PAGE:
How much time should I leave between main events?

by Maddog
(Southern California)

Question: I am writing a love story told from four different perspectives. I have about three main events with several parts to each of them. However, I do have just one question: how much time do you recommend I leave between each event so that the in-between parts aren't considered filler but I don't have all three main events back-to-back, 'cause where's the suspense in that?

Answer: You should think about writing in terms of arcs.

Story arcs tend to follow this pattern...

setup --> complication --> crisis --> resolution

For instance, if you are writing the arc of a romantic relationship, the setup will be how the relationship gets established. The complication will be where it deepens. The crisis will be where the couple has a separation or falling out. The resolution will show how they get back together and realize they have found true love.

Each of these four stages could be told as a single event. For instance (and this is very simple)...

Setup -- two people get chatting at party and like each other enough to exchange phone numbers.

Complication -- a date turns into a sex.

Crisis -- one of them finds out the other has been lying and they break up.

Resolution -- turns out the person wasn't lying, and forgiveness leads to commitment.

That could be a short story.

On the other hand, maybe you need more than single events to tell this arc properly. It is common for each stage to be told as a series of scenes. It may take several events for the relationship to deepen, several for suspicion to build to a crisis, several before forgiveness can occur.

You have to decide, as the writer, how much time you need to develop this arc so it doesn't feel rushed or forced, but at the same time keep the reader interested in finding out what will happen next.

But notice... none of these four stages is filler. They are all equally important in creating an emotional experience for the reader. If you left any stage out, you would have a plot hole.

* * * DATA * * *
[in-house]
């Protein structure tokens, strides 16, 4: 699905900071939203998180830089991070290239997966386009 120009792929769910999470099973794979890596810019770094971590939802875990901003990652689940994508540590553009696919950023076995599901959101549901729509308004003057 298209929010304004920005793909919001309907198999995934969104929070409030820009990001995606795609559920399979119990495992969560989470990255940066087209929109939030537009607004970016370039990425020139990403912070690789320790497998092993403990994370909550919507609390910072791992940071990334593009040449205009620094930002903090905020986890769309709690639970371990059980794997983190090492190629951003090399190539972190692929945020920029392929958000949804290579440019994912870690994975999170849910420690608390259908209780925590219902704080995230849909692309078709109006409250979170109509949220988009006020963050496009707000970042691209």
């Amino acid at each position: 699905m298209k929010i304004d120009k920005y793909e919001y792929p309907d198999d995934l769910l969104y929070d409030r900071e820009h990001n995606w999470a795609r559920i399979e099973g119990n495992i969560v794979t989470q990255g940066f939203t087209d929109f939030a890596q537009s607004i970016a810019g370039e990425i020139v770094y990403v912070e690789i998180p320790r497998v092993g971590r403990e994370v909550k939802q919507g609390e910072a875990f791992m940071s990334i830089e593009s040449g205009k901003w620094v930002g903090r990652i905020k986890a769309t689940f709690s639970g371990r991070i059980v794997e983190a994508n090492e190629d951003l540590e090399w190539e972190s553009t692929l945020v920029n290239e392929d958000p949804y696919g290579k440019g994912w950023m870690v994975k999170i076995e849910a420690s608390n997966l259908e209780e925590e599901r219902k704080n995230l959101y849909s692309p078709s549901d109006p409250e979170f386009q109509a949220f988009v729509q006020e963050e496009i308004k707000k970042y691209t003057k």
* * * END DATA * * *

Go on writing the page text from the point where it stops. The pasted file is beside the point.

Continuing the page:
Of course, something that creates space between events is the fact that you will have more than one
arc in a story. Running parallel to this relationship may be the arc of the main character's inner conflict and growth, which will also move through four stages.

Setup: an event that shows who this person is when the story begins.
Complication: something causes the person to question themselves, to wonder if they need to change.
Crisis: the moment when they decide whether or not to change, to become someone else or take a new approach.
Resolution: an event that shows whether they made the right choice, whether they are happy, content, or in a better place.

The love interest may have a similar arc, especially if you also write from their point of view. And (in your case) you may have other POV characters you want to develop arcs for.

And, in many romances, there is an external plot that all the characters are involved in (even if it's just an excuse to get them to interact). This external plot will also have a 4-part arc.

As for your major events or turning points (which Dramatica calls Drivers), they typically go at the beginning and end of each act and are part of the external plot, so that your structure looks like this...

Initial Driver: this starts the story, but sometimes is only told later in flashback.

Act 1: all the setups

2nd Driver: the journey begins

Act 2: all the complications

3rd Driver: the point of no return

Act 3: building to crisis, plus the crises in the other arcs

4th Driver: the big crisis

Act 4: moving towards resolution.

Final Driver: the climax when the external plot gets resolved

The resolutions of the character arcs can appear before or after the final driver.

The point is that, between each driver, a lot has to happen. All the arcs have to have their events, and you will weave back and forth between them. You may show how some characters react to the last driver as well as build to the next.

If you do this well, you will probably find you have a full-length book with no space left for filler. In fact, you may find you have to condense parts to fit it all in.

Best of luck.

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